I'm not sure if I quite get what you're saying here either. It seems as though you're making a bit of a circuitous route to legitimize the violence in video games, by way of artistic merit. The problem I have with that is than we should open the discussion to the idea that all death and violence in art has significance above and beyond it's specific intentions. If I make some crappy drawings, and add some banal narrative; would you look at my picture book and still declare the significance of it's violence? Even after I tell you it was purely for entertainment? Idk, I get that some games are really effective at portraying violence and that some people will feel the impact of it, but I find it really hard to see the bridge that connects to reality here.
posted by P.o.B. at 11:40 PM on June 23, 2010


Just for the record I have no problem with calling video games art, but I also feel that anyone could turn any expression into art if they wanted to.
posted by P.o.B. at 11:43 PM on June 23, 2010


Speaking as a former theatre kid in high school who now lives with a theatre major, plays are about the worst fucking influence on anybody ever. I just got back from hanging out with a bunch of people who're discussing throwing bring-your-own-condom orgies for the theatre frat. I think it's safe to say these people are Godless.

I just don't like the way people dismiss the whole idea of thinking about video games by saying "oh, it's nothing like real life at all. It's just a game." It is not "just a game." If it was just a game, people wouldn't spend their lives working on creating games; they wouldn't put the heart and soul that I've seen in games in there in the first place. Sure, it may be play, it may be lighthearted and fun, but that doesn't mean you're not allowed to take it seriously; and that doesn't mean that sometimes it can't be art.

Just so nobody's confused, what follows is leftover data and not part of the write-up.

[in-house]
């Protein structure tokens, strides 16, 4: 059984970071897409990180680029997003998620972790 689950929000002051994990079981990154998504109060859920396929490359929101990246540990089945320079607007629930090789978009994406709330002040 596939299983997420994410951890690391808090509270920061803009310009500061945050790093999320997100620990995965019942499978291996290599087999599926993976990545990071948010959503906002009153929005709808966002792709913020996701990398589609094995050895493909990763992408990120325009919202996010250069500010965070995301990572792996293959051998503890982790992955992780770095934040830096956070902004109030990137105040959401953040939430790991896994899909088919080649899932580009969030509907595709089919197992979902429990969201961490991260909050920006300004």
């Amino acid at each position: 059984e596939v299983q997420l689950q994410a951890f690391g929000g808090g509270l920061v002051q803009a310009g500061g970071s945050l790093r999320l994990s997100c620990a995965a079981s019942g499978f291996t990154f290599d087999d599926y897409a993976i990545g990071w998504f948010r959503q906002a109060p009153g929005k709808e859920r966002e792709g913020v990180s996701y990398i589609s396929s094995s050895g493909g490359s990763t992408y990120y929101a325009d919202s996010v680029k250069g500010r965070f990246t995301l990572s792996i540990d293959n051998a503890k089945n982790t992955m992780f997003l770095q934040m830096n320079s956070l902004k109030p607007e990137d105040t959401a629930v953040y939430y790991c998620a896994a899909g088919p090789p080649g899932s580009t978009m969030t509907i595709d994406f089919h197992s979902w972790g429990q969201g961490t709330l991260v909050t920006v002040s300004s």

Can I say that I think the disconnect has to do with the sullied use of the word "game" here? Thanks to this particular medium being termed "video game", now anything that exists in it is a "game" regardless of how serious and/or unfun it is. So when people say "It's just a game" they're not saying "It's just a mindless bit of playful fun"; they're rather saying it the way you'd say "It's just a movie".

I can look at violent thoughtless cinema and not accuse the movie of perpetuating violence. I don't think that kids seeing a movie about death are being trained to kill. (And thank GOD, because half the people here are Fight Club addicts who gleefully talk about destroying society with explosives, and I rather like being able to tease them without being bodily threatened.) I can accuse those mindless movies of promoting other things, like mindlessness, but I believe that in a shallow game, just as in a shallow movie, the WORST that can happen is that kids are taught to be shallow. We are informed by our experiences; when a game doesn't provide a compelling experience then our only informed experience is that of staring at a screen without thinking. Which sucks, but which doesn't then make those people violent.

Curiously, I feel most violent in games when I'm playing something that isn't explicitly about hurting things. Judging from how heated MarioKart 64 games get, I suspect this isn't a unique trait, and I wonder why that is.
posted by Rory Marinich at 11:52 PM on June 23, 2010


Curiously, I feel most violent in games when I'm playing something that isn't explicitly about hurting things. Judging from how heated MarioKart 64 games get, I suspect this isn't a unique trait, and I wonder why that is.

I have interviewed no less than 3 friends and have decided that this is conclusive evidence that Mario Party DESTROYS friendships.

I think this is actually the random/luck balance Nintendo puts into their party games more than anything else.